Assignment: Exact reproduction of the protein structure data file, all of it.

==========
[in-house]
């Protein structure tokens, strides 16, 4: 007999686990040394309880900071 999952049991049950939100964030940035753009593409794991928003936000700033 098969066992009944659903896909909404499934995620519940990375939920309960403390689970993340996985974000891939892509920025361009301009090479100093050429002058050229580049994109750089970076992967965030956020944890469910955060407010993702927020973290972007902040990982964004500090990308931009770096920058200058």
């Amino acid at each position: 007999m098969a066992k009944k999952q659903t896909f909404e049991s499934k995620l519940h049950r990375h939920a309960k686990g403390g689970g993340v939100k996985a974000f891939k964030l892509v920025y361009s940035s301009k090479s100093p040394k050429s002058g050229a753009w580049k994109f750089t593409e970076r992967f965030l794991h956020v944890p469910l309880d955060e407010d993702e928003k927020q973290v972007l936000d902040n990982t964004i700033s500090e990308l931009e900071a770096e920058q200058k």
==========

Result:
[in-house]
């Protein structure tokens, strides 16, 4: 007999686990040394309880900071 999952049991049950939100964030940035753009593409794991928003936000700033 098969066992009944659903896909909404499934995620519940990375939920309960403390689970993340996985974000891939892509920025361009301009090479100093050429002058050229580049994109750089970076992967965030956020944890469910955060407010993702927020973290972007902040990982964004500090990308931009770096920058200058």
């Amino acid at each position: 007999m098969a066992k009944k999952q659903t896909f909404e049991s499934k995620l519940h049950r990375h939920a309960k686990g403390g689970g993340v939100k996985a974000f891939k964030l892509v920025y361009s940035s301009k090479s100093p040394k050429s002058g050229a753009w580049k994109f750089t593409e970076r992967f965030l794991h956020v944890p469910l309880d955060e407010d993702e928003k927020q973290v972007l936000d902040n990982t964004i700033s500090e990308l931009e900071a770096e920058q200058k």